A musician’s biggest fear is that they will be on stage, in front of an audience, and not be able to play. Sometimes the cause is stage fright. Sometimes there is a problem with equipment or sound. Perhaps you have a fever of 102, or maybe you prepared the wrong music.
Last night, I had a duo gig with saxophonist Jim Ferris. For the first set out of three, I felt great and was thrilled with how I sounded. Then, as if on cue, the bottom fell out and my hands wouldn’t respond and my mind went blank. I have no idea why that happened!
Today, I took a keyboard lesson with Steve Anderson at UNC. I had spent the week diligently preparing the material he had laid out. We played scales for a while, and I felt pretty good. Then when we switched over to practicing jazz tunes, I froze up and got very nervous. I found myself struggling with things that had been easy for me to play a few hours earlier.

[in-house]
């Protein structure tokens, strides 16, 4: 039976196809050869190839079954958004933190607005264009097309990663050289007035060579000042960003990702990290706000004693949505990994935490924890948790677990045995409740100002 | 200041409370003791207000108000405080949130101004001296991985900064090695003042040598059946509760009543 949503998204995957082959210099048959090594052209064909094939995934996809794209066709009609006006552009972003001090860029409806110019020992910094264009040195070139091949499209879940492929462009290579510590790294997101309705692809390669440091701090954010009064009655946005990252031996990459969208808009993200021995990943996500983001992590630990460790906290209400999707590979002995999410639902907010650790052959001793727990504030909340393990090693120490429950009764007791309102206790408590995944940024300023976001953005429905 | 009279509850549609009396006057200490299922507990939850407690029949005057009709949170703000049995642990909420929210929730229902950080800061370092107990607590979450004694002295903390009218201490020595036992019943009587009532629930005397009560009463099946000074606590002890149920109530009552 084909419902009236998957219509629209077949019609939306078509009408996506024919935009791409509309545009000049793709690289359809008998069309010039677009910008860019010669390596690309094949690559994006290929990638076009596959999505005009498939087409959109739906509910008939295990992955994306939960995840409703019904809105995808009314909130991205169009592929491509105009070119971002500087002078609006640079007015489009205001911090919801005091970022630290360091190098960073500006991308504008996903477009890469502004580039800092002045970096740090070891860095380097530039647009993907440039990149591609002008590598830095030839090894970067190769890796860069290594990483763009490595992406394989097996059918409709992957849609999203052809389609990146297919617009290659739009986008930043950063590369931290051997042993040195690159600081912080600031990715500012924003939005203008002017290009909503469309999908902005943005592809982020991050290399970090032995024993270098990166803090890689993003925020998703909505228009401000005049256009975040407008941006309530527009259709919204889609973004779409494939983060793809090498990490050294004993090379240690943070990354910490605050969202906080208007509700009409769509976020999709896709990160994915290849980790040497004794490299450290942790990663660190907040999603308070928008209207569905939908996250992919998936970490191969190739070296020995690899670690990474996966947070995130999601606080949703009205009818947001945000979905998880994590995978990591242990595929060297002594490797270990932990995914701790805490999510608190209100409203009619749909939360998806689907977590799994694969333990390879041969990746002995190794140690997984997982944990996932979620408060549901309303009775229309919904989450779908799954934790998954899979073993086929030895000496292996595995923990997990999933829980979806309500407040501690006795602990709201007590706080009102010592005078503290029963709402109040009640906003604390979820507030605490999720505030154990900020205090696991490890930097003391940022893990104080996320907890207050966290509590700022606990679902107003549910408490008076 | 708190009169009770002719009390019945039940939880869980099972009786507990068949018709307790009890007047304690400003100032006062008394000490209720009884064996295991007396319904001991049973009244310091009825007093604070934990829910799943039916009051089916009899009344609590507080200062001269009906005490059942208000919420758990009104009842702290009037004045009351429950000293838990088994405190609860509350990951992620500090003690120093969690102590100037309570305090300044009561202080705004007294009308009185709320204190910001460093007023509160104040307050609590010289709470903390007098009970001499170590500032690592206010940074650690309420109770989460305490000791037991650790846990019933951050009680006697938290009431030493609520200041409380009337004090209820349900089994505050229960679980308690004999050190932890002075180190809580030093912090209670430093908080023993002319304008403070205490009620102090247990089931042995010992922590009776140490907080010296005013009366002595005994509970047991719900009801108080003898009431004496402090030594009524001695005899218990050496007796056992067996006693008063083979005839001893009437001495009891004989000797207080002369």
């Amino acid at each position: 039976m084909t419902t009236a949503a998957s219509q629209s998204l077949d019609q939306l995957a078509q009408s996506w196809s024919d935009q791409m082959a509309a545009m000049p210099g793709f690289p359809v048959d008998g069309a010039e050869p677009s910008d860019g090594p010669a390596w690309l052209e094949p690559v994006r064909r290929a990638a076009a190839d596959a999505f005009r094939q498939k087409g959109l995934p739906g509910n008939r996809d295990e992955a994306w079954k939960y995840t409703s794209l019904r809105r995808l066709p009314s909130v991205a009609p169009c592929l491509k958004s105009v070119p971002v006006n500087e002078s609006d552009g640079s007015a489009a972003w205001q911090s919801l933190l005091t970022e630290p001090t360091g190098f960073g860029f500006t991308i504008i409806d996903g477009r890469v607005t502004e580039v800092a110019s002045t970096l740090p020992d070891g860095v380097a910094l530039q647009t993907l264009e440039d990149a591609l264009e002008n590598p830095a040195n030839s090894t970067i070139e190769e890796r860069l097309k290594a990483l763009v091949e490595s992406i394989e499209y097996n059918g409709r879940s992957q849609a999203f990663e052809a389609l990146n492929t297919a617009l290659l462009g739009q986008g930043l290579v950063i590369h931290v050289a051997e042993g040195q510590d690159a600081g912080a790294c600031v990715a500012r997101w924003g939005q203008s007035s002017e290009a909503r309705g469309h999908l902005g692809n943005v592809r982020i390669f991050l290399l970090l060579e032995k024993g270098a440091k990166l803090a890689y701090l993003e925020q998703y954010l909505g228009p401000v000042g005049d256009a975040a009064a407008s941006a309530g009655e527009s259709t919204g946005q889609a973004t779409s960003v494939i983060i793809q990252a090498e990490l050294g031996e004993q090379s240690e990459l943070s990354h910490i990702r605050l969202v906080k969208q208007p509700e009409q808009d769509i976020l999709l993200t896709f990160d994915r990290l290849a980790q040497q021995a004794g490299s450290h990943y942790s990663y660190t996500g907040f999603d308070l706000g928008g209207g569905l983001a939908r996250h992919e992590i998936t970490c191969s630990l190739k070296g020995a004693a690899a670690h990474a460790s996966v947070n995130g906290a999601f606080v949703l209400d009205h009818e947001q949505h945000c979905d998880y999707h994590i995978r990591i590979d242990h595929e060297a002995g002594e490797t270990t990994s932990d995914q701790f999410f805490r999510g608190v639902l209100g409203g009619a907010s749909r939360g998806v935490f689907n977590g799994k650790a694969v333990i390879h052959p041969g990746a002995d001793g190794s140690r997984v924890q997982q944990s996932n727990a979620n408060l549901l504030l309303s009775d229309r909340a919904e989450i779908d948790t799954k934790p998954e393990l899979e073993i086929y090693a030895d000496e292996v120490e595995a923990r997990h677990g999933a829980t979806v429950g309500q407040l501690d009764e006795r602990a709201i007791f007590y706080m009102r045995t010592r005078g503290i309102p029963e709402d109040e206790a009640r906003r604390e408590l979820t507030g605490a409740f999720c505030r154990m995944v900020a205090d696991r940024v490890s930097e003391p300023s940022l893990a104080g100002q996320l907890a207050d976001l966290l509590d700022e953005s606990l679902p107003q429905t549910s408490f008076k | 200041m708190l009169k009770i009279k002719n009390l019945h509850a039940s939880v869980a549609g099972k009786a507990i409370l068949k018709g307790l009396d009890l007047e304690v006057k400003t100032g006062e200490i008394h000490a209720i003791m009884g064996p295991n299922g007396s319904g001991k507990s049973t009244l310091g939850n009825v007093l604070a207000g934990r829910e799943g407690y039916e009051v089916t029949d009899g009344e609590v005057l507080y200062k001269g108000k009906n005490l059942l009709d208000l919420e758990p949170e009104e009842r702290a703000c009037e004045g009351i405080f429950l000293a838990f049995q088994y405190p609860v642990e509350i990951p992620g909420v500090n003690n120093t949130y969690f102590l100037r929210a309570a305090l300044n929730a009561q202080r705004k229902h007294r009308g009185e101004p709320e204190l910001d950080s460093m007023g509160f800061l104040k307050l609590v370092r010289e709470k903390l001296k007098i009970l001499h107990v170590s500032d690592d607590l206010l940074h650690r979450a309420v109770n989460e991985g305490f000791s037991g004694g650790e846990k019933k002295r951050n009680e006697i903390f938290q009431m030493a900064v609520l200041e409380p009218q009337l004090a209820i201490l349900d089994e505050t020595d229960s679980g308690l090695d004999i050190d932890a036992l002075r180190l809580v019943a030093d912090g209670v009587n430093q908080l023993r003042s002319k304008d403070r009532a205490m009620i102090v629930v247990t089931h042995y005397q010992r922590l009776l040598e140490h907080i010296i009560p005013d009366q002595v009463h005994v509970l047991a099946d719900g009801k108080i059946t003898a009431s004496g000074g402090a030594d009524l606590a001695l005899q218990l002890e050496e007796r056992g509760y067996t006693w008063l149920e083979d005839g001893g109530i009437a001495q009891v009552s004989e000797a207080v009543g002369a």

It feels terrible when you can’t play all of a sudden. It can feel like there is a spotlight on you and everybody thinks you are a dummy. In reality, it’s not as bad as it seems. In music, unlike other professions, you can just walk away unharmed. I try to acknowledge that I did the best that I could, and keep practicing.
Sometimes, shows where someone messed up the music really badly can be the funniest and most memorable! Three or four years from now, I will look back and wonder how in the world I messed up something so simple.
And after all, those embarrassing moments are great motivation to sit down and practice harder.